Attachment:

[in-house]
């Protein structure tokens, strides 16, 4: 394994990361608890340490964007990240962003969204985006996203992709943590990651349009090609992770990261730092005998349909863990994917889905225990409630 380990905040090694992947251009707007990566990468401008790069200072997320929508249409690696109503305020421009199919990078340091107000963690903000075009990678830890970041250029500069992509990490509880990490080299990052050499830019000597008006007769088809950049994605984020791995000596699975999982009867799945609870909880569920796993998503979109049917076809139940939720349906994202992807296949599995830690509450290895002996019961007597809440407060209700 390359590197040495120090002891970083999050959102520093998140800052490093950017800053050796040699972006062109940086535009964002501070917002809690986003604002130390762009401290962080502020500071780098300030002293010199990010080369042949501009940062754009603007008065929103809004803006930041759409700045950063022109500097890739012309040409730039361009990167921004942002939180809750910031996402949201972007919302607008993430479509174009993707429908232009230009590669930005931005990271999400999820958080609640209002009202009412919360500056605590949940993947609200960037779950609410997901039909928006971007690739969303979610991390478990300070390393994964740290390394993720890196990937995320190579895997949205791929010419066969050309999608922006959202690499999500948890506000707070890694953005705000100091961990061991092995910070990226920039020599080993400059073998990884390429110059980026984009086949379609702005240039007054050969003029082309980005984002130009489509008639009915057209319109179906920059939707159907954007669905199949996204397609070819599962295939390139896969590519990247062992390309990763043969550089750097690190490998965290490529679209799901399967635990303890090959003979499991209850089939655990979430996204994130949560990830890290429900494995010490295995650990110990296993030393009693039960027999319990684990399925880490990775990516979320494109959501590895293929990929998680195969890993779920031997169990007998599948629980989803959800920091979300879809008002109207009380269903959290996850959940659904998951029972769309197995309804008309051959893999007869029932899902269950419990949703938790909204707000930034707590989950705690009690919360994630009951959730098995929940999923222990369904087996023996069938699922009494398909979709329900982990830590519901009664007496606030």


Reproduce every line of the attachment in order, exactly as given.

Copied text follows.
[in-house]
């Protein structure tokens, strides 16, 4: 394994990361608890340490964007990240962003969204985006996203992709943590990651349009090609992770990261730092005998349909863990994917889905225990409630 380990905040090694992947251009707007990566990468401008790069200072997320929508249409690696109503305020421009199919990078340091107000963690903000075009990678830890970041250029500069992509990490509880990490080299990052050499830019000597008006007769088809950049994605984020791995000596699975999982009867799945609870909880569920796993998503979109049917076809139940939720349906994202992807296949599995830690509450290895002996019961007597809440407060209700 390359590197040495120090002891970083999050959102520093998140800052490093950017800053050796040699972006062109940086535009964002501070917002809690986003604002130390762009401290962080502020500071780098300030002293010199990010080369042949501009940062754009603007008065929103809004803006930041759409700045950063022109500097890739012309040409730039361009990167921004942002939180809750910031996402949201972007919302607008993430479509174009993707429908232009230009590669930005931005990271999400999820958080609640209002009202009412919360500056605590949940993947609200960037779950609410997901039909928006971007690739969303979610991390478990300070390393994964740290390394993720890196990937995320190579895997949205791929010419066969050309999608922006959202690499999500948890506000707070890694953005705000100091961990061991092995910070990226920039020599080993400059073998990884390429110059980026984009086949379609702005240039007054050969003029082309980005984002130009489509008639009915057209319109179906920059939707159907954007669905199949996204397609070819599962295939390139896969590519990247062992390309990763043969550089750097690190490998965290490529679209799901399967635990303890090959003979499991209850089939655990979430996204994130949560990830890290429900494995010490295995650990110990296993030393009693039960027999319990684990399925880490990775990516979320494109959501590895293929990929998680195969890993779920031997169990007998599948629980989803959800920091979300879809008002109207009380269903959290996850959940659904998951029972769309197995309804008309051959893999007869029932899902269950419990949703938790909204707000930034707590989950705690009690919360994630009951959730098995929940999923222990369904087996023996069938699922009494398909979709329900982990830590519901009664007496606030």